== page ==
“Intracontinental exports would increase by over 81 percent, while exports to non-African countries would rise by 19 percent. IntraAfCFTA exports to AfCFTA partners would rise especially fast for Cameroon, the Arab Republic of Egypt, Ghana, Morocco, and Tunisia, with exports doubling or tripling with respect to the baseline. Under the AfCFTA scenario, manufacturing exports would gain the most, 62 percent overall, with intra-Africa trade increasing by 110 percent and exports to the rest of the world rising by 46 percent. Smaller gains would be observed in agriculture—49 percent for intra-Africa trade and 10 percent for extra-Africa trade. The gains in the services trade are more modest—about 4 percent overall and 14 percent within Africa,” reads an excerpt from World Bank report

The AfCFTA agreement would also boost regional output and productivity and lead to a reallocation of resources across sectors and countries. By 2035, total production of the continent is projected to be almost US$212 billion higher than the baseline.

Output would increase the most in natural resources and services (1.7 percent), with manufacturing seeing a 1.2 percent rise. But output in agriculture would contract 0.5 percent (relative to the baseline in 2035) at the continental level.

By 2035, agricultural output would decline by US$8 billion relative to the baseline. As compared with the baseline in 2035, agriculture is growing faster in all parts of Africa except for North Africa, which under AfCFTA is shifting toward manufacturing and services. The aggregate numbers, however, mask the heterogeneity of impacts across countries and sectors.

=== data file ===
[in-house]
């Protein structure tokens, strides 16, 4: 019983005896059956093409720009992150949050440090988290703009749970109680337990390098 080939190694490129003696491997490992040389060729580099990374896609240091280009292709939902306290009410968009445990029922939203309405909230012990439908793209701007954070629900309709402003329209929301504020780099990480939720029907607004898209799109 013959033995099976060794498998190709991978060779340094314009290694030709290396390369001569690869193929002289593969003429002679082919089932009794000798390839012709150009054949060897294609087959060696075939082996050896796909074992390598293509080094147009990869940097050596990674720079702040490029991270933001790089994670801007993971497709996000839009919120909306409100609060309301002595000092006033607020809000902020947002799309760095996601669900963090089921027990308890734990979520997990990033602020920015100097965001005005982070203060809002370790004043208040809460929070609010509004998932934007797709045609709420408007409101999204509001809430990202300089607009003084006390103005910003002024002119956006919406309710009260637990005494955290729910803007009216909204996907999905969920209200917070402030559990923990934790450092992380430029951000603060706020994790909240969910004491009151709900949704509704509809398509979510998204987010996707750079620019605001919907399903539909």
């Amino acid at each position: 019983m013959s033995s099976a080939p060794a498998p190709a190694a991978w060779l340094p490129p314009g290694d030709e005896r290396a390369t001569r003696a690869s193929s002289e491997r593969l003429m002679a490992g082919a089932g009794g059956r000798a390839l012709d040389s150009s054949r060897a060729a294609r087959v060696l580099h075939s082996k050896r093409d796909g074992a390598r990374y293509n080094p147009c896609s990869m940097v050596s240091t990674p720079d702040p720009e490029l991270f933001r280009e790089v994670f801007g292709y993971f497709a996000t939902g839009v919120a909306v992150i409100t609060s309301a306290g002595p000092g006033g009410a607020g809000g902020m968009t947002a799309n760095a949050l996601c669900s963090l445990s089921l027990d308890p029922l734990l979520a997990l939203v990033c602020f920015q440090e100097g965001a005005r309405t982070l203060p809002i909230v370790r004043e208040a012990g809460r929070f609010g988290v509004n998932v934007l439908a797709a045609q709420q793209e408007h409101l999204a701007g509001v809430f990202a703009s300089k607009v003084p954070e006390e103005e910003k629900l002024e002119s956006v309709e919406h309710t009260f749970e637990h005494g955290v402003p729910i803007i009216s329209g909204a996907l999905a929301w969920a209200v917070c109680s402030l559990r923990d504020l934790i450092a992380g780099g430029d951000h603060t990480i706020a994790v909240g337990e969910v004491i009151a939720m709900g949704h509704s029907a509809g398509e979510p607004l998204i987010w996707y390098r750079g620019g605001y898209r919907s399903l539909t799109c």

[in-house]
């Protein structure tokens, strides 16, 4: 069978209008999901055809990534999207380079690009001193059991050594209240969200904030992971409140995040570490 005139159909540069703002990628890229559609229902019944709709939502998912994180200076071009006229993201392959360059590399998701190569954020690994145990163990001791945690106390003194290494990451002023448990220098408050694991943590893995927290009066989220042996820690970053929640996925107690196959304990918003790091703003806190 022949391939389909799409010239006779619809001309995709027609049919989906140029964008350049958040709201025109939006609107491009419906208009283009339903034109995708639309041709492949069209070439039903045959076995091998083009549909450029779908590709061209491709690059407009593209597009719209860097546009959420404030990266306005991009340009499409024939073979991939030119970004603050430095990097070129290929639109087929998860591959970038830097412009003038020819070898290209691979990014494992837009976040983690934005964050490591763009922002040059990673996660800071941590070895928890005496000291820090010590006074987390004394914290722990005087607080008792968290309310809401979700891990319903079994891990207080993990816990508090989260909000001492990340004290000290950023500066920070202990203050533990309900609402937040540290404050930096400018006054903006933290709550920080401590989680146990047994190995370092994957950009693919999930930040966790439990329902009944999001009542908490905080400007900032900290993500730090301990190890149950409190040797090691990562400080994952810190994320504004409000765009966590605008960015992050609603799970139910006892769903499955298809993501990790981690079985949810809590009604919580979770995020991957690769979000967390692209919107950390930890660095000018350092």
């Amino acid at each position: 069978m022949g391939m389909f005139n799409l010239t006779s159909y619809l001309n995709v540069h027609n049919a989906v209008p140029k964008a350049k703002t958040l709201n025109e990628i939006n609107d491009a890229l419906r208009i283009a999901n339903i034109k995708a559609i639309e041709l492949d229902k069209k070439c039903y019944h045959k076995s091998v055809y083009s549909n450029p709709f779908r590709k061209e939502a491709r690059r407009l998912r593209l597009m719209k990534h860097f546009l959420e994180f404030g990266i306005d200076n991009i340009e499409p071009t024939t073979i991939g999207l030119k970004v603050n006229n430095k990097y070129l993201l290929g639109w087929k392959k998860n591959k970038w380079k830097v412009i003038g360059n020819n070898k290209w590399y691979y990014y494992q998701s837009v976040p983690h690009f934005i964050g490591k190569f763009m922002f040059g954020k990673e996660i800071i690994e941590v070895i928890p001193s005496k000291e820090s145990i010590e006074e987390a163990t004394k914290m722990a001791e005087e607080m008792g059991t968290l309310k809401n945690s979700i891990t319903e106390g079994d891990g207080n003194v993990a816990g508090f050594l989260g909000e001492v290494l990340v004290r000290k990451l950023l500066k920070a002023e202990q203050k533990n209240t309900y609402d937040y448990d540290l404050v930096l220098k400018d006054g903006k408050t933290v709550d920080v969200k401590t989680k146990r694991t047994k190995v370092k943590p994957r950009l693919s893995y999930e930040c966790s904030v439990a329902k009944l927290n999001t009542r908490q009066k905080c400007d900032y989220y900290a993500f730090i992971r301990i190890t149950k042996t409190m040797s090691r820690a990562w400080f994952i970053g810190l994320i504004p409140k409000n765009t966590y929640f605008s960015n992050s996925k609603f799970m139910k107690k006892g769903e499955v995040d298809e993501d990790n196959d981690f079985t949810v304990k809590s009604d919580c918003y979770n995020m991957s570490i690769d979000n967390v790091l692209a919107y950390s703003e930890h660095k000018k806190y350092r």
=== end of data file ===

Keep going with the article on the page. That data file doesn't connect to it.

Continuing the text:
AfCFTA’s short-term impact on tax revenues is small for most countries. Tariff revenues would decline by less than 1.5 percent for 49 out of 54 countries. Total tax revenues would decline by less than 0.3 percent in 50 out of 54 countries.

Two factors, according to the report explain these small revenue impacts. First, only a small share of tariff revenues come from imports from African countries (less than 10 percent on average). Second, exclusion lists can shield most tariff revenues from liberalization because these revenues are highly concentrated in a few tariff lines (1 percent of tariff lines account for more than three-quarters of tariff revenues in almost all African countries).

AfCFTA is expected to lift an additional 30 million people from extreme poverty (1.5 percent of the continent’s population) and 68 million people from moderate poverty (figure O.2).

In 2015, the latest year for which detailed World Bank estimates are available, 415 million people in Africa lived in extreme poverty (at US$1.90 a day in purchasing power parity, PPP, terms).